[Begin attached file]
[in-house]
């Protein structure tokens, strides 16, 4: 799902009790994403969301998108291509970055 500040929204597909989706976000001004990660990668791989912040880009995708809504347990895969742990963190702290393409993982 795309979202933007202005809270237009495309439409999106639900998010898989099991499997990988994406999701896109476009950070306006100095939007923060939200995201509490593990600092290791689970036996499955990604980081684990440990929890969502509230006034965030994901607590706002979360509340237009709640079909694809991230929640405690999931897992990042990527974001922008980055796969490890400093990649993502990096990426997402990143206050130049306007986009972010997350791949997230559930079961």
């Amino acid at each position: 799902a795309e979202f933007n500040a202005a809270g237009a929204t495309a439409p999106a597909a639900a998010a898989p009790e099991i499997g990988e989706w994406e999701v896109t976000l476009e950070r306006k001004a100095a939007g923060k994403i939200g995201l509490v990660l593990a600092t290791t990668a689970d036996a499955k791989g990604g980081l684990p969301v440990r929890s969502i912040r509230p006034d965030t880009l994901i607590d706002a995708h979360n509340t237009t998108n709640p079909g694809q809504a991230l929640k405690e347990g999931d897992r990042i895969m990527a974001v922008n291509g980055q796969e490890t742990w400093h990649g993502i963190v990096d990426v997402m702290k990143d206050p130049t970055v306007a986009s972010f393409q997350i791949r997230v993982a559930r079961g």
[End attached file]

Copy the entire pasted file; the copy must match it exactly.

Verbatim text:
[in-house]
């Protein structure tokens, strides 16, 4: 799902009790994403969301998108291509970055 500040929204597909989706976000001004990660990668791989912040880009995708809504347990895969742990963190702290393409993982 795309979202933007202005809270237009495309439409999106639900998010898989099991499997990988994406999701896109476009950070306006100095939007923060939200995201509490593990600092290791689970036996499955990604980081684990440990929890969502509230006034965030994901607590706002979360509340237009709640079909694809991230929640405690999931897992990042990527974001922008980055796969490890400093990649993502990096990426997402990143206050130049306007986009972010997350791949997230559930079961």
């Amino acid at each position: 799902a795309e979202f933007n500040a202005a809270g237009a929204t495309a439409p999106a597909a639900a998010a898989p009790e099991i499997g990988e989706w994406e999701v896109t976000l476009e950070r306006k001004a100095a939007g923060k994403i939200g995201l509490v990660l593990a600092t290791t990668a689970d036996a499955k791989g990604g980081l684990p969301v440990r929890s969502i912040r509230p006034d965030t880009l994901i607590d706002a995708h979360n509340t237009t998108n709640p079909g694809q809504a991230l929640k405690e347990g999931d897992r990042i895969m990527a974001v922008n291509g980055q796969e490890t742990w400093h990649g993502i963190v990096d990426v997402m702290k990143d206050p130049t970055v306007a986009s972010f393409q997350i791949r997230v993982a559930r079961g």